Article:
Sorry experts, the housing market sky isn’t falling

Sorry experts, the housing market sky isn’t falling

Sorry experts, the housing market sky isn’t falling “There is a lot of work involved in taking that press and taking the spin out of it – to put the facts into perspective and actually mitigate the sensational headlines,” said Peter Juretic, a director at MCAP.

Speculation from the Bank of Canada to Wall Street warns that prices in Toronto and Vancouver are overvalued, their stories splashed across just about every major daily newspaper in the country.

It was only last week that the Financial Post ran on a story on Canada’s housing agency CMHC warning against overbuilding after a surge in condo and apartment projects took housing starts to a three-year high.

Homebuilding now exceeds the agency’s forecast for 190,000 new households to be created this year, and suggests companies must guard against a glut of properties they can’t sell fast enough, CMHC chief economist Bob Dugan said in the report.

But RioCan’s CEO Edward Sonshine has stated that there is in fact little risk of a correction.

“Between REITs and large pension fund players, we probably own 80 percent of the real estate in the country,” Sonshine told BNN. “It’s in very strong hands, and we don’t borrow a lot. When you don’t have weakness because of debt, you’ve got staying power.”

Sonshine told reporters that a lot has changed since highly leveraged investors were more sensitive to changes in the market, contributing to the major correction in the 1990s.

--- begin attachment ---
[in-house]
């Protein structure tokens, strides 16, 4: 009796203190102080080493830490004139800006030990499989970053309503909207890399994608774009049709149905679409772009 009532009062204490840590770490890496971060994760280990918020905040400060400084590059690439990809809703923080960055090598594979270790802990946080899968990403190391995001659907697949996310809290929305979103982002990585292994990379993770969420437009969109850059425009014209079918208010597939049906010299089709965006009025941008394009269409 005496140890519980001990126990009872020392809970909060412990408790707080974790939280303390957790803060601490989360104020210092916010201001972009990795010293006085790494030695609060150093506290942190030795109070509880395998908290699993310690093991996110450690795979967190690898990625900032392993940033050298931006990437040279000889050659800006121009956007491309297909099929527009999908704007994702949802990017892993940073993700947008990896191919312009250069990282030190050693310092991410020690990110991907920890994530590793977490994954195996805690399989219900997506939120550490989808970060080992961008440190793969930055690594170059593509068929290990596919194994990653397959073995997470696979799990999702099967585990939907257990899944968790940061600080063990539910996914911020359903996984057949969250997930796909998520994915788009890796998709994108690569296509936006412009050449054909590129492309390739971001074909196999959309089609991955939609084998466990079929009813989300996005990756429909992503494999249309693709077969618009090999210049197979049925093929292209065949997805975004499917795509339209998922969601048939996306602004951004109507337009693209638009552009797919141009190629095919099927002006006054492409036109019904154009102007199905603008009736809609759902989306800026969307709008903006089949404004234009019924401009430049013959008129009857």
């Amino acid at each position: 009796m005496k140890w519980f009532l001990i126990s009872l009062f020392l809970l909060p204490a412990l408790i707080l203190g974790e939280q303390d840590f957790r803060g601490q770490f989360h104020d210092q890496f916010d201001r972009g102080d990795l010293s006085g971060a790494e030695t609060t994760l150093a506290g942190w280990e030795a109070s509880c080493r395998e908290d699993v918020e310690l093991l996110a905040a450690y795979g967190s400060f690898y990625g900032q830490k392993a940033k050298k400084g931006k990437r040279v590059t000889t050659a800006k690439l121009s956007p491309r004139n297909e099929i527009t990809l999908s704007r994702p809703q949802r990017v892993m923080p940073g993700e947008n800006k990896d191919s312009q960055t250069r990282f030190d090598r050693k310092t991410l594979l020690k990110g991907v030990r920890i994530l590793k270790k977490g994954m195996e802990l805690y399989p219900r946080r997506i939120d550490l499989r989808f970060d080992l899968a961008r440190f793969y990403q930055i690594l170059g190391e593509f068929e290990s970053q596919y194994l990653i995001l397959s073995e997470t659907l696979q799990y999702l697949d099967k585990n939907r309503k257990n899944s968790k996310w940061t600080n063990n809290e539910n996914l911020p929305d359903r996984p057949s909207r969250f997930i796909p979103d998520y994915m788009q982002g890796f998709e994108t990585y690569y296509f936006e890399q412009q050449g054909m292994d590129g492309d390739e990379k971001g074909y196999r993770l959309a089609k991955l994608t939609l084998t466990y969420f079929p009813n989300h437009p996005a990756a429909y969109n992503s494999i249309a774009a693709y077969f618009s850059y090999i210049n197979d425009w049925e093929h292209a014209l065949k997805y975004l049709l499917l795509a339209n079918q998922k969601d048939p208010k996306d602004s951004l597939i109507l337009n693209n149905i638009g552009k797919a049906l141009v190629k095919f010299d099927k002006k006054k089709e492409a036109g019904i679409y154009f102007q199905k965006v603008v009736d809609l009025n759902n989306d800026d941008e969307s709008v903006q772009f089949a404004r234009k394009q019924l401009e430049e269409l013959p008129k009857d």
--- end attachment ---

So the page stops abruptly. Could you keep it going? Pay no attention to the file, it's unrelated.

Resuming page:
“Our company was established before the big crash that everybody talks about in 1989-90,” says Juretic, “and with all the negative press out there, our investors see that.”

That change in attitude – borrowing at 40% or less of the cost of a building today, compared to 110% back in the 1990s – has contributed to the stability of the housing market.

In fact, Juretic agrees with Sonshine that the hot Toronto and Vancouver markets will not only remain hot, but gather momentum as more people are drawn to urban centres, and immigration stays on pace.

“We’ve had a steady growth. There have been some anomalies,” Juretic told MBN, “but it has been a steady climb in the market – not too much, not too little, but just right, given the phenomenal demand for real estate we have in the city (Toronto).”
  • John 2015-10-17 2:12:22 PM
    If there is a crash, there will be fewer buyers and less money for mortgage brokers. So this article is bias folks. Low interest will not be there for ever.
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  • Tricia 2015-10-19 11:17:46 AM
    Interesting read. There has definitely been a lot of overbuilding. Here's an interesting video I think could relate:
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